Tunisia’s “Queen of Oranges”


Ensuring the quality of one of the country’s most sought-after oranges

Feria harvests the “Queen of Oranges”, more commonly known as the Maltese orange, in the orchards of Cap-Bon, Tunisia. ©FAO/Souha Yacoub

13/01/2022

The Maltese orange, what Tunisian locals call the “Queen of Oranges”, certainly originated in Asia, but few agree on how it arrived in Tunisia. Some say it was introduced from Spain at the beginning of the 17th century. But this doesn’t explain the appellation…

Malta lies just 284 kilometers from modern Tunisia – so the orange might have been introduced directly from here. The fruit was certainly cultivated on the Mediterranean island in the 9th century.

In any case, the fruit became known as the ‘Maltese orange’ about 250 years ago and was celebrated in cookbooks, even inspiring the French sauce maltaise (a derivative sauce of Hollandaise sauce with Maltese orange juice and zest). Needless to say, the orange is highly praised in Europe and beyond.

Full of benefits

The Maltese orange belongs to the Rutaceae family. It resembles a half-blood orange and is cultivated most successfully today in northeastern Tunisia, specifically on the Cap-Bon peninsula, near the coast of Hammamet.

It is medium in size and slightly oval-shaped with an easy-to-remove peel. Inside, the flesh is tender and juicy. Its flavor is sweet and tart, making it unique. On the tree, its orange color may turn red if exposed to too much sun.

"It is tasty and full of health benefits, especially in these times of crisis," says Fehria, a timid, middle-aged farmer from Cap-Bon, as she cuts the stalks off oranges.

The harvesting of the Maltese orange is carried out by hand by local experts like Fehria and her colleagues.

Fehria has always worked in the agricultural sector. Picking the fruits and vegetables of her region is the main source of income for her and her family. She first collected potatoes and artichokes and only began harvesting citrus fruits four years ago. Today, the “Queen of Oranges” is her focus, and she is proud to be associated with a product so exalted.

The Cap-Bon region produces more than 75 percent of all citrus fruits in Tunisia. Harvesting products like the Maltese orange provides Fehria and her co-workers with a steady income. ©FAO/Souha Yacoub

Maltese in name, Tunisian in production

Home to around 25 000 people, Fehria’s town of Grombalia is a lively place located in Cap-Bon.

The air in Grombalia is perfumed by the scent of orange flowers in spring and the golden color of the fruits light up the landscape in winter, the season of their picking.

Although seasonal – from the end of December to the end of March – the picking activity provides Fehria, as well as her co-workers in nearby orchards, with a steady income and above all decent working conditions.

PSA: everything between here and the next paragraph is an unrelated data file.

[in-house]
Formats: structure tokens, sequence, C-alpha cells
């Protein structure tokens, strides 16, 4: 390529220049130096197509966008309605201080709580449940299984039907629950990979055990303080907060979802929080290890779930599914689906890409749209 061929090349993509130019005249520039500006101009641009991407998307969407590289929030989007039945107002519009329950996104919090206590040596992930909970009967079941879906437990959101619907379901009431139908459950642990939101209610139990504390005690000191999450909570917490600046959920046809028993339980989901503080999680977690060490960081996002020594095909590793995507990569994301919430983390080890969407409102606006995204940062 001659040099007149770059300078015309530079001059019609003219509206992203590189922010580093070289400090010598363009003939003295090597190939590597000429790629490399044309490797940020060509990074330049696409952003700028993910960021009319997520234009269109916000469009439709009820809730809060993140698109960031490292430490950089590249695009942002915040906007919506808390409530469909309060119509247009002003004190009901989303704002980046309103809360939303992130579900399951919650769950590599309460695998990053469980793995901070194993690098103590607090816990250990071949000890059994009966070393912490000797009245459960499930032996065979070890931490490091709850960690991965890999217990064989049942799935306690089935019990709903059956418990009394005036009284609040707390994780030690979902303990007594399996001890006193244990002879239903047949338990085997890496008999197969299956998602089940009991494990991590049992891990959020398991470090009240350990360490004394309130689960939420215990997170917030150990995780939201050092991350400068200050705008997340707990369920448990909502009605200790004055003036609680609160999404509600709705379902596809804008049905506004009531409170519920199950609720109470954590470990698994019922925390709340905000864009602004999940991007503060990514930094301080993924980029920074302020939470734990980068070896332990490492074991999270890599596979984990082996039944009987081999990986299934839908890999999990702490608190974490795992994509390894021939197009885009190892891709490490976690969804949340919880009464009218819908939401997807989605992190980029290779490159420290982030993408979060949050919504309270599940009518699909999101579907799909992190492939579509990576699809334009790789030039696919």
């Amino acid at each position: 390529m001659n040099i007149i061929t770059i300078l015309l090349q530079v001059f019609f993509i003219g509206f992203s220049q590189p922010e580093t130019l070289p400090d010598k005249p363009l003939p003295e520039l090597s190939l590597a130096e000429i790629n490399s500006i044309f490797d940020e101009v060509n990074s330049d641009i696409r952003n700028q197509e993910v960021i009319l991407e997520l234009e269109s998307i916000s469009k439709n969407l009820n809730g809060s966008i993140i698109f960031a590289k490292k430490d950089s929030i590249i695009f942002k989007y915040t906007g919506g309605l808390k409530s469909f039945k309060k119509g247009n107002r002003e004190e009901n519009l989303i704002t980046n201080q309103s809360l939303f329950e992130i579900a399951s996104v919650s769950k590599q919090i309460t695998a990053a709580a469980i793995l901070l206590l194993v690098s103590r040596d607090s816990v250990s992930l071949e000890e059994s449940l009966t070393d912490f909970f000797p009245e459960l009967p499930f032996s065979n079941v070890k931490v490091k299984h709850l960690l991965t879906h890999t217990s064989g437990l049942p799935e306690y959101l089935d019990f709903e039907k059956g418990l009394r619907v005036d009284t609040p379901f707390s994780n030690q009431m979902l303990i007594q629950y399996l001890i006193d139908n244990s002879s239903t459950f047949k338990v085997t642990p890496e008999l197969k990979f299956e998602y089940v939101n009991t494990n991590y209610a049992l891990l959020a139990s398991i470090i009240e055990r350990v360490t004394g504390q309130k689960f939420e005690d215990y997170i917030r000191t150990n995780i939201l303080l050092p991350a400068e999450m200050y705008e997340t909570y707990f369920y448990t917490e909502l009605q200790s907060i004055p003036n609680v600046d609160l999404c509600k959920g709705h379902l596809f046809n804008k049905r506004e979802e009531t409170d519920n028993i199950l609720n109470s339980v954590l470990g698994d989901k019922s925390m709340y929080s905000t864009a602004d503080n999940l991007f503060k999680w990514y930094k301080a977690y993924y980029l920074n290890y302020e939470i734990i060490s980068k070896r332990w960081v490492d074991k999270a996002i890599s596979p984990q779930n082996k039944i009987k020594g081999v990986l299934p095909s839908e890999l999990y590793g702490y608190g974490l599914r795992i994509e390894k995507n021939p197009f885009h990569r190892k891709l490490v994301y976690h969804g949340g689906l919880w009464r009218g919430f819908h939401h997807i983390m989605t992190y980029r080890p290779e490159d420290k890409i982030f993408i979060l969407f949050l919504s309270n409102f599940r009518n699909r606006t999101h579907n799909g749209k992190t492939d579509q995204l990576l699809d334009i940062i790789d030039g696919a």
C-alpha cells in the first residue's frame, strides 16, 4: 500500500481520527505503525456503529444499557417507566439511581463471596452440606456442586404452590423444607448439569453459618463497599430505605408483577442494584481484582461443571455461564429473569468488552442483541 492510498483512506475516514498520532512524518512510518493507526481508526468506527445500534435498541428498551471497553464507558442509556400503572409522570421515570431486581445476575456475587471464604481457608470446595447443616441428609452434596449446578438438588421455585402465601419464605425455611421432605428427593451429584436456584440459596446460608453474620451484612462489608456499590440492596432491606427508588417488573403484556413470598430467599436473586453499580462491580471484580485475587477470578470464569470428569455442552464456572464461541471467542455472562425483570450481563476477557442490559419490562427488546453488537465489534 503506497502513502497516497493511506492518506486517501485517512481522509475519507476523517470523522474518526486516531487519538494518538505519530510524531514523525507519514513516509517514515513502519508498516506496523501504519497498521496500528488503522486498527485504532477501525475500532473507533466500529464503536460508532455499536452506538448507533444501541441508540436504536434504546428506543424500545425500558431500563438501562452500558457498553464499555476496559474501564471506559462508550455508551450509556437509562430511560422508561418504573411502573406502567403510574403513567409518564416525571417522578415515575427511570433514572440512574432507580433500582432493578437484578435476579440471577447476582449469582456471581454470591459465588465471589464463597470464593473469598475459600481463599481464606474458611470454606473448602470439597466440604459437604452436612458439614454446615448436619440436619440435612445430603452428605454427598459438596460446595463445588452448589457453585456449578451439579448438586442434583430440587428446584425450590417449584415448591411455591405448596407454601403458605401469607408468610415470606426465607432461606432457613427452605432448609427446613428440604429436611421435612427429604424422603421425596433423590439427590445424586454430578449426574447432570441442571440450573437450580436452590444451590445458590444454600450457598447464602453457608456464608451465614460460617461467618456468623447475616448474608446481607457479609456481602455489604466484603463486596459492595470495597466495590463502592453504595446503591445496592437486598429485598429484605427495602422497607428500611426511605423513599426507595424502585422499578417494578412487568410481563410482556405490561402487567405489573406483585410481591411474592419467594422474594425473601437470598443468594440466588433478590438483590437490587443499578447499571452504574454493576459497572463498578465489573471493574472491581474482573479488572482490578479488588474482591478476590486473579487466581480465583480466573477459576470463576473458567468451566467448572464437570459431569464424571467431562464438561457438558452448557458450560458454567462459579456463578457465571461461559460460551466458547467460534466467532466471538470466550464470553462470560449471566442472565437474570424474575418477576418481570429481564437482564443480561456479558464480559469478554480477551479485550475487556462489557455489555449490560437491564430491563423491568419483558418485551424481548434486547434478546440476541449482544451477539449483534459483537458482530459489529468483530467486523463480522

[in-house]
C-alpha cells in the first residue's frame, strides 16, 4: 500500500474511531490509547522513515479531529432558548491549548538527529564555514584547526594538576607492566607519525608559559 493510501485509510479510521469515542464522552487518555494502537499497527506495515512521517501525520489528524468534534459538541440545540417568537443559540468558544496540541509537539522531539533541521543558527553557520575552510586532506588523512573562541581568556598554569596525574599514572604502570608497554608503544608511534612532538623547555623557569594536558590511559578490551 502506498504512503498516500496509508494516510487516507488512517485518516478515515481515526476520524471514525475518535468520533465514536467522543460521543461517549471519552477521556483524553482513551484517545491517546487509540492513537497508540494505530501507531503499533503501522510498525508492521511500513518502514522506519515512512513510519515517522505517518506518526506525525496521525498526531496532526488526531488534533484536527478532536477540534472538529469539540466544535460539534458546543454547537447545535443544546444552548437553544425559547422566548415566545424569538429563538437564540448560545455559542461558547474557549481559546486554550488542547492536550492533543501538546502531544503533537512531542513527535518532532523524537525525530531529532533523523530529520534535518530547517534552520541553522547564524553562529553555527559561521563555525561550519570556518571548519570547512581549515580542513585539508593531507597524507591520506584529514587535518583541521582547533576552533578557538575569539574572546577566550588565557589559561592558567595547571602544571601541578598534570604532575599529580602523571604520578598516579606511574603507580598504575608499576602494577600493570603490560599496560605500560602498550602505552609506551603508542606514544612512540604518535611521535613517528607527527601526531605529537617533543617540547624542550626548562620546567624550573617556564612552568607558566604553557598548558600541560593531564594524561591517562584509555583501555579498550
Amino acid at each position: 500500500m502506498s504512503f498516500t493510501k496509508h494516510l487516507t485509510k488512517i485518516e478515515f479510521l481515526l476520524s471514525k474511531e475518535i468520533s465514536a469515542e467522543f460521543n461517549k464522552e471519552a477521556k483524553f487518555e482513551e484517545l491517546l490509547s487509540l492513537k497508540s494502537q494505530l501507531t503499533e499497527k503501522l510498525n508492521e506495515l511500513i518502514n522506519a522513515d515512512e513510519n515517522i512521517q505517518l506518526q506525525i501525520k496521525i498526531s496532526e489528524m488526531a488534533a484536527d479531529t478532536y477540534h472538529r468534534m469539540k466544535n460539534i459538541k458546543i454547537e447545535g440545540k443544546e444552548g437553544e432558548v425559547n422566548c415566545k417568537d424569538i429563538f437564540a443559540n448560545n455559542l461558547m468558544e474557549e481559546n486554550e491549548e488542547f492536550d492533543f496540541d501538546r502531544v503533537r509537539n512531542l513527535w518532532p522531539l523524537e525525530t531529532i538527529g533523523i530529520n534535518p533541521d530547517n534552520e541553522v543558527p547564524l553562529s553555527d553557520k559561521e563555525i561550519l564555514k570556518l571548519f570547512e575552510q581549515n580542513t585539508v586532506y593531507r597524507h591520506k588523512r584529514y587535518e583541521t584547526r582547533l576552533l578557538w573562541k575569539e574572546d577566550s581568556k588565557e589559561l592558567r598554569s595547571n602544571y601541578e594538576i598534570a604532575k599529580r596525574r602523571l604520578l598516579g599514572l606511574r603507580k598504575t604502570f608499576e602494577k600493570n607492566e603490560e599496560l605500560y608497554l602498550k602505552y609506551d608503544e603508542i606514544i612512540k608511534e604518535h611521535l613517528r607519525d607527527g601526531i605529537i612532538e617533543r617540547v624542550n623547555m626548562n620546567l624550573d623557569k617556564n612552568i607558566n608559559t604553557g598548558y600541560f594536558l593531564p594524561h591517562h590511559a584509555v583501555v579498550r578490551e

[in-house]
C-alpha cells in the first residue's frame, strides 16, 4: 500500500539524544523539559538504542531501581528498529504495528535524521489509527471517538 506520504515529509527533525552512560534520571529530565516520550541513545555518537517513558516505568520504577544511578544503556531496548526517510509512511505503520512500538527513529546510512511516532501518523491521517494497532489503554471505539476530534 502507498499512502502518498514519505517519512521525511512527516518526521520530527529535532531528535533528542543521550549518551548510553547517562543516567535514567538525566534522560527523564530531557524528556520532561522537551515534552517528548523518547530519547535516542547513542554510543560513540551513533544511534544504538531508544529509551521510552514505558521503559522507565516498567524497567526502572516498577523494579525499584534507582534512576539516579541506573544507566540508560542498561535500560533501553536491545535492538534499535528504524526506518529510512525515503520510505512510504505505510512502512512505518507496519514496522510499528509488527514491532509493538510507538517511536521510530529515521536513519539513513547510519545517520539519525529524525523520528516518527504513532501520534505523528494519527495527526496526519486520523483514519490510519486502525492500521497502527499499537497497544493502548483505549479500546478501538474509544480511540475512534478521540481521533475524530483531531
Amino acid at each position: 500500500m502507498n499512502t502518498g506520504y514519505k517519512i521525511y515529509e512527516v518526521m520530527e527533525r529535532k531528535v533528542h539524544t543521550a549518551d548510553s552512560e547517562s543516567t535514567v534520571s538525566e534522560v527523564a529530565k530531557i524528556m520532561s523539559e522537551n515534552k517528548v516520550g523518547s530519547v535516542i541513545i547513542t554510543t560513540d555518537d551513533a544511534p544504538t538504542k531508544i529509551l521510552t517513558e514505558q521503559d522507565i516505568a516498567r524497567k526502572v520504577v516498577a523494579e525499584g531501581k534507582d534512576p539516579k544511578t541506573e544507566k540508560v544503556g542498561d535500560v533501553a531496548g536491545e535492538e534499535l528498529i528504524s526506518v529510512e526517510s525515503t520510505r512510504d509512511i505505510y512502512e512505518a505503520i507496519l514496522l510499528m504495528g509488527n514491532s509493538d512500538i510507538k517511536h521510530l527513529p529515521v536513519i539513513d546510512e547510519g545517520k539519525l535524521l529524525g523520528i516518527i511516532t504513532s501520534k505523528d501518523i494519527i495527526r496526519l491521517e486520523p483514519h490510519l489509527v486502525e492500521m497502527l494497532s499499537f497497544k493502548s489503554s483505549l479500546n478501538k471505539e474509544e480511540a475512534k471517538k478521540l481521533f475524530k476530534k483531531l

"Here in the orchard, surrounded by oranges, I am in my element. But what is most important to me is that my contribution is respected by my community and by my employer," says Fehria.

The orange groves of the Cap-Bon peninsula cover an area of approximately 14 000 hectares, where roughly half of the land is devoted to the production of the Maltese orange.

While the Queen of Oranges reigns in terms of exports – other local varieties, such as meski, châmi or Thomson, are also cultivated in the area.

The Cap-Bon region, which produces more than 75 percent of all citrus fruits in Tunisia, also sees the propagation of mandarin and lemon trees – all taking advantage of the rich and fertile soil and year-round sunshine.

Fehria ensures Maltese oranges conform to quality standards. This FAO project in Tunisia is building the capacity of food producers, quality control labs and local authorities to understand and meet the quality requirements needed for export. ©FAO/Souha Yacoub

Quality and safety ensured

Fehria’s boss is a producer of citrus fruits for the local market and for export. He also runs an adjoining packing station where he employs around 50 local people who wash, pack and ensure the Maltese oranges conform to quality standards.

FAO supports this packing station operation, as well as other production units, to register their fruit and vegetable production with the national information system. This system helps farmers register their products for quality control and helps authorities distribute the results and accompanying licenses through this platform. Its efficiency paves the way for easier exports of fruits and other agricultural products.  

This is just one piece of FAO’s main activity here in Tunisia, a flagship project called Support for Official Control Services (ASCO) funded by the European Union. ASCO provides support to ensure the health of animal and plant products and aims to modernize the country’s agricultural sector through support along the value chain. This includes building the capacity of food producers, quality control labs and local authorities to understand and meet the quality requirements needed for export. Another important area of work is helping producers address and manage plant and animal diseases.

Partnerships with farming communities, local authorities and the private sector are important to keep these processes working well and to allow farmers to obtain a regular income. In short, FAO helps ensure that Tunisian people have remunerative livelihoods through products like the Maltese orange, products of which they can be proud and which stand international tests of quality. 


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